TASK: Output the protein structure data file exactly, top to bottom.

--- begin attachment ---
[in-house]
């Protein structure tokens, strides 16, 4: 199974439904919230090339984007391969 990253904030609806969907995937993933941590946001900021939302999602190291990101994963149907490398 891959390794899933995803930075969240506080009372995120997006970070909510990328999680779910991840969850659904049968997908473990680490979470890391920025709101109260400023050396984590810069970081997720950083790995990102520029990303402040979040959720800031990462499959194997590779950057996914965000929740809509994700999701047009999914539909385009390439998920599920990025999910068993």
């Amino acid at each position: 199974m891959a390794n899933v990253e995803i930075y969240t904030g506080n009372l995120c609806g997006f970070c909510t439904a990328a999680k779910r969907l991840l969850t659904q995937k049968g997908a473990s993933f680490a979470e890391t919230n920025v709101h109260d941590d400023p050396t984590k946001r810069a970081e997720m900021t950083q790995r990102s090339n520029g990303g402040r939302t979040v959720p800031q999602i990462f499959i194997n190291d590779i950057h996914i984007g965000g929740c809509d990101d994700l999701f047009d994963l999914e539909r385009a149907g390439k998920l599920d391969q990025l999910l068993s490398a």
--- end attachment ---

[in-house]
């Protein structure tokens, strides 16, 4: 199974439904919230090339984007391969 990253904030609806969907995937993933941590946001900021939302999602190291990101994963149907490398 891959390794899933995803930075969240506080009372995120997006970070909510990328999680779910991840969850659904049968997908473990680490979470890391920025709101109260400023050396984590810069970081997720950083790995990102520029990303402040979040959720800031990462499959194997590779950057996914965000929740809509994700999701047009999914539909385009390439998920599920990025999910068993």
């Amino acid at each position: 199974m891959a390794n899933v990253e995803i930075y969240t904030g506080n009372l995120c609806g997006f970070c909510t439904a990328a999680k779910r969907l991840l969850t659904q995937k049968g997908a473990s993933f680490a979470e890391t919230n920025v709101h109260d941590d400023p050396t984590k946001r810069a970081e997720m900021t950083q790995r990102s090339n520029g990303g402040r939302t979040v959720p800031q999602i990462f499959i194997n190291d590779i950057h996914i984007g965000g929740c809509d990101d994700l999701f047009d994963l999914e539909r385009a149907g390439k998920l599920d391969q990025l999910l068993s490398a």